Another Defeat for the Sports
Borough fail to get off the runway at Concord in a 2-1 defeat
Well, at least it keeps the season alive. Eastbourne Borough, once coasting in mid-table, edged closer to the National South relegation quicksand with a narrow defeat at Concord Rangers on Saturday – and from now, they are fighting for their National South lives.
Concord, no title candidates themselves, are an effective, uncomplicated side with plenty of self-belief – in fact, most things that Borough currently are not – and they extended their impressive league form, one defeat in the last fourteen games, with two early goals and some in-depth defending.
Concord's Aspect Arena is, perhaps, the National South's version of the Allianz Arena. You wind your way through housing estates to the ground, on the edge of Canvey Island, and the stiff breeze meets you from off the Estuary - indeed, the cameraman's scaffolding looks decidedly precarious on the far side of the pitch. With a ladder and some glasses, you can see to 'Ackney Marshes... No executive boxes, but there is a fine view of the action for any of the mobile-home owners whose properties overlook the playing area. Never mind: like Langney Sports, the Beachboys have grown from modest roots and there is a homely welcome from a club refreshingly free of airs and graces. And on the pitch, there is no denying the strong playing record of a home team who have lowered the colours of a number of top clubs this season.
Deprived of Jim Haran through suspension, Jamie deployed Haŕry Ransom at centre back, slotted Gavin McCallum into midfield, and gave debut to young Charlton Athletic pro Archie Edwards - who responded with a sensible display, growing into the game as it unfolded. It should have been a solid shape, designed not to concede. But, after an opening phase of probing and range-finding, the plans were undermined on just 12 minutes.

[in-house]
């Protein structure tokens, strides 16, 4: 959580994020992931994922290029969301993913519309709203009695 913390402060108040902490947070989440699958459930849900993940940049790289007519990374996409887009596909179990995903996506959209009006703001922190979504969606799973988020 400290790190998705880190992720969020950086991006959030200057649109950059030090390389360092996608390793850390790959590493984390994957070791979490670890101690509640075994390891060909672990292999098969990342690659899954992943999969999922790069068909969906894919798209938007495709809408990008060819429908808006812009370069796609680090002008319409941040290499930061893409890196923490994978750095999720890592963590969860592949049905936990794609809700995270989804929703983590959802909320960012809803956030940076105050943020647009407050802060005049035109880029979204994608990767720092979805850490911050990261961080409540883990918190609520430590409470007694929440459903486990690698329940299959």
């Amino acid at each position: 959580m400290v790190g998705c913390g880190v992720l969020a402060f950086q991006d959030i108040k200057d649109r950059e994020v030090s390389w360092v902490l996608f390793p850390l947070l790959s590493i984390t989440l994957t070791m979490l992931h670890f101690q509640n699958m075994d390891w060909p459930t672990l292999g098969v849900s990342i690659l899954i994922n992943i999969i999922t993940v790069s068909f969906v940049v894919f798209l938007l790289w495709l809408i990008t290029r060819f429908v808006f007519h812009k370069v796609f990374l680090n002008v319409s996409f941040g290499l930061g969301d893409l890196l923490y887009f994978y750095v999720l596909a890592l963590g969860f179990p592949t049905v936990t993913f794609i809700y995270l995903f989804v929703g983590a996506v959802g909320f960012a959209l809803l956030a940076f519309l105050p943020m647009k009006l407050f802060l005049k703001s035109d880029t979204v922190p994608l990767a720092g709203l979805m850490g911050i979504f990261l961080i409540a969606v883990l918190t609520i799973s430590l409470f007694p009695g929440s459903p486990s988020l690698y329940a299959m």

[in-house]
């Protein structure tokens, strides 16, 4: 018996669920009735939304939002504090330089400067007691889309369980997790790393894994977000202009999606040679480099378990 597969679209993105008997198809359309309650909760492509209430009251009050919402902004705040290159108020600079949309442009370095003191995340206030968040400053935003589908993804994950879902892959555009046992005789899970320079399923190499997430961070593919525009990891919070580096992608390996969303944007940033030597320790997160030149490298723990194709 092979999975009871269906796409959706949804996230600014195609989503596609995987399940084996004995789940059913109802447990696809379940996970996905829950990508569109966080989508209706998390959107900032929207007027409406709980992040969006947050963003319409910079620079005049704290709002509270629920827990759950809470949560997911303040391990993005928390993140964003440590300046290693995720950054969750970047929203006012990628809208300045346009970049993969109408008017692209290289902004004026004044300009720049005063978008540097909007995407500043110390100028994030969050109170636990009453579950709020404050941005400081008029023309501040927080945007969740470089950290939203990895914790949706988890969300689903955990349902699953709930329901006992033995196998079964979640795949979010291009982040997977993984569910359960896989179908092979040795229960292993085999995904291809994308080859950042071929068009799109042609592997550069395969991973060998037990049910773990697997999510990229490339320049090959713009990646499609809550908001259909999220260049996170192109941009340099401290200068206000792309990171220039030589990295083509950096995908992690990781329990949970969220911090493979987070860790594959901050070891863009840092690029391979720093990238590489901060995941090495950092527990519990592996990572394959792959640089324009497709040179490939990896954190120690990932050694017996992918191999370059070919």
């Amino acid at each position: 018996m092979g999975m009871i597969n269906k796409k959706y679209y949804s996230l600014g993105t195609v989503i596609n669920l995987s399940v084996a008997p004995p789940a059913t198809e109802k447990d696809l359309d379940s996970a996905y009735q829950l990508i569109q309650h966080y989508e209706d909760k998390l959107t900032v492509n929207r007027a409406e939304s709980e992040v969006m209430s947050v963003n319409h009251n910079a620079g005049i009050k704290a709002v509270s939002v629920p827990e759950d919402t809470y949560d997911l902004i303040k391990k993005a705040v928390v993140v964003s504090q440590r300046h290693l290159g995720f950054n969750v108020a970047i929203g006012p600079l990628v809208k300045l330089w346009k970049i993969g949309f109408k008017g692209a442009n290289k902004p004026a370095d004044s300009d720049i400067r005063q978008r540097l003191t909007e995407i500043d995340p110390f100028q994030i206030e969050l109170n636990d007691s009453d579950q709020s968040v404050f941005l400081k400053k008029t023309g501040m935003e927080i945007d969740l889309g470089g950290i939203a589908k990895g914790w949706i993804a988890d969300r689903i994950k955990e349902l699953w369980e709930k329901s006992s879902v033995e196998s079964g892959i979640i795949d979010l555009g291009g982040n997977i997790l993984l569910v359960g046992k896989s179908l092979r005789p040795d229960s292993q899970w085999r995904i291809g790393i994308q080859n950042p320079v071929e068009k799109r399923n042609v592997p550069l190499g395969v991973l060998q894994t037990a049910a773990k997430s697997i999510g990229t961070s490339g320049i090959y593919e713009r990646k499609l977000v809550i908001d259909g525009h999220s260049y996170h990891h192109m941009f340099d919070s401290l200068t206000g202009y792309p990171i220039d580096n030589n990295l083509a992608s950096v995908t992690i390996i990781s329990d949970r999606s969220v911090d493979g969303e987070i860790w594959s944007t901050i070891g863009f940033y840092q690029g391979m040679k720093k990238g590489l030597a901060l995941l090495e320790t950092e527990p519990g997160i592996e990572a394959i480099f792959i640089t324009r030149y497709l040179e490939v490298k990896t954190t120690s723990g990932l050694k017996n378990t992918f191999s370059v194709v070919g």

Rightly or wrongly, the focus was on referee Will Finnie. Every official makes judgement calls, and in the absence of clever VAR technology, we rely on them and always respect them. That doesn't quite mean that we always agree with them.... A Level Four referee at only 18, and promoted to the National South list this season at the age of just 22, Will is clearly being fast-tracked and you will hear his name again. On Saturday, his two penalty calls were brave ones.
Kiran Khinda-John's pass into midfield was cut out, and a smart ball in behind him found Ben Greenhalgh sprinting down the right. There was contact at shoulder height with Khinda-John, but no evident trip or tangled feet. In fact Greenhalgh appeared to stand on the ball, and Kiran nicked it away. But Mr Finnie must have seen something which others missed - including his assistant, whose flag did not flicker - and he blew instantly. Cricketers sometimes call it "triggered out..."
Greenhalgh himself despatched the penalty, and for the next few minutes Borough were up against it. Mark Smith -whose afternoon was close to faultless - saved excellently one-handed from Steve Cawley, and two successive corners were stoutly defended, but there was little forward progress other than one angled shot from Lloyd Dawes, well saved at the expense of a corner.